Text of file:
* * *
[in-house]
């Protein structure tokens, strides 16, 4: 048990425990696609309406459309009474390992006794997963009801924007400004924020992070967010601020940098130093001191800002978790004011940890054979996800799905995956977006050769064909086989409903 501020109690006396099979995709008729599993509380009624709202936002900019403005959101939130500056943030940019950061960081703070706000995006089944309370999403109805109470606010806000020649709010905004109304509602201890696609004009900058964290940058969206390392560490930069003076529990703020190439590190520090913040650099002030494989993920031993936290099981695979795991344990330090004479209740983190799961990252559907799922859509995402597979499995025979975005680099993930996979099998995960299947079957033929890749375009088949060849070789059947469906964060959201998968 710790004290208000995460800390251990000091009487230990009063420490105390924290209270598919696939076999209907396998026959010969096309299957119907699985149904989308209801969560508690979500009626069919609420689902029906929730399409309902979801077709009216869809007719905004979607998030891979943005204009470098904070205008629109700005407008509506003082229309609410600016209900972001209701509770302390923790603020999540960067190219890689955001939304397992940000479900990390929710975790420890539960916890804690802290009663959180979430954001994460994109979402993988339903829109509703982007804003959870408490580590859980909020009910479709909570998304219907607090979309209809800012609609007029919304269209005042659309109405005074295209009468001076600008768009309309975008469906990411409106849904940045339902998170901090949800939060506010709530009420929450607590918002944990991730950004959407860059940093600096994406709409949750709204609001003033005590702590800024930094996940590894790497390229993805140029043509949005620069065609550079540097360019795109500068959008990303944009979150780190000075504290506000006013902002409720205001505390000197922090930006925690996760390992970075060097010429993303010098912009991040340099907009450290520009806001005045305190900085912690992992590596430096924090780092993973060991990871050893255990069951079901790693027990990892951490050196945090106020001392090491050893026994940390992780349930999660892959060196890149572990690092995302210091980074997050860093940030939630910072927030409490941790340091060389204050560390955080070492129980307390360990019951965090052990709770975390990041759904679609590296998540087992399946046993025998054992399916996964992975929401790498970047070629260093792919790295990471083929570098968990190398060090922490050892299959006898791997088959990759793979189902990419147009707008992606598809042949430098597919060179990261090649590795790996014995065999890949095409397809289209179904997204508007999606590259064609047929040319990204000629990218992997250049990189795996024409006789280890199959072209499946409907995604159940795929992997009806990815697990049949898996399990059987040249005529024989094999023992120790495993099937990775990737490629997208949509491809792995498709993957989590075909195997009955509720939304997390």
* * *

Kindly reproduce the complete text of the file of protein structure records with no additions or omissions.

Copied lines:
[in-house]
């Protein structure tokens, strides 16, 4: 048990425990696609309406459309009474390992006794997963009801924007400004924020992070967010601020940098130093001191800002978790004011940890054979996800799905995956977006050769064909086989409903 501020109690006396099979995709008729599993509380009624709202936002900019403005959101939130500056943030940019950061960081703070706000995006089944309370999403109805109470606010806000020649709010905004109304509602201890696609004009900058964290940058969206390392560490930069003076529990703020190439590190520090913040650099002030494989993920031993936290099981695979795991344990330090004479209740983190799961990252559907799922859509995402597979499995025979975005680099993930996979099998995960299947079957033929890749375009088949060849070789059947469906964060959201998968 710790004290208000995460800390251990000091009487230990009063420490105390924290209270598919696939076999209907396998026959010969096309299957119907699985149904989308209801969560508690979500009626069919609420689902029906929730399409309902979801077709009216869809007719905004979607998030891979943005204009470098904070205008629109700005407008509506003082229309609410600016209900972001209701509770302390923790603020999540960067190219890689955001939304397992940000479900990390929710975790420890539960916890804690802290009663959180979430954001994460994109979402993988339903829109509703982007804003959870408490580590859980909020009910479709909570998304219907607090979309209809800012609609007029919304269209005042659309109405005074295209009468001076600008768009309309975008469906990411409106849904940045339902998170901090949800939060506010709530009420929450607590918002944990991730950004959407860059940093600096994406709409949750709204609001003033005590702590800024930094996940590894790497390229993805140029043509949005620069065609550079540097360019795109500068959008990303944009979150780190000075504290506000006013902002409720205001505390000197922090930006925690996760390992970075060097010429993303010098912009991040340099907009450290520009806001005045305190900085912690992992590596430096924090780092993973060991990871050893255990069951079901790693027990990892951490050196945090106020001392090491050893026994940390992780349930999660892959060196890149572990690092995302210091980074997050860093940030939630910072927030409490941790340091060389204050560390955080070492129980307390360990019951965090052990709770975390990041759904679609590296998540087992399946046993025998054992399916996964992975929401790498970047070629260093792919790295990471083929570098968990190398060090922490050892299959006898791997088959990759793979189902990419147009707008992606598809042949430098597919060179990261090649590795790996014995065999890949095409397809289209179904997204508007999606590259064609047929040319990204000629990218992997250049990189795996024409006789280890199959072209499946409907995604159940795929992997009806990815697990049949898996399990059987040249005529024989094999023992120790495993099937990775990737490629997208949509491809792995498709993957989590075909195997009955509720939304997390």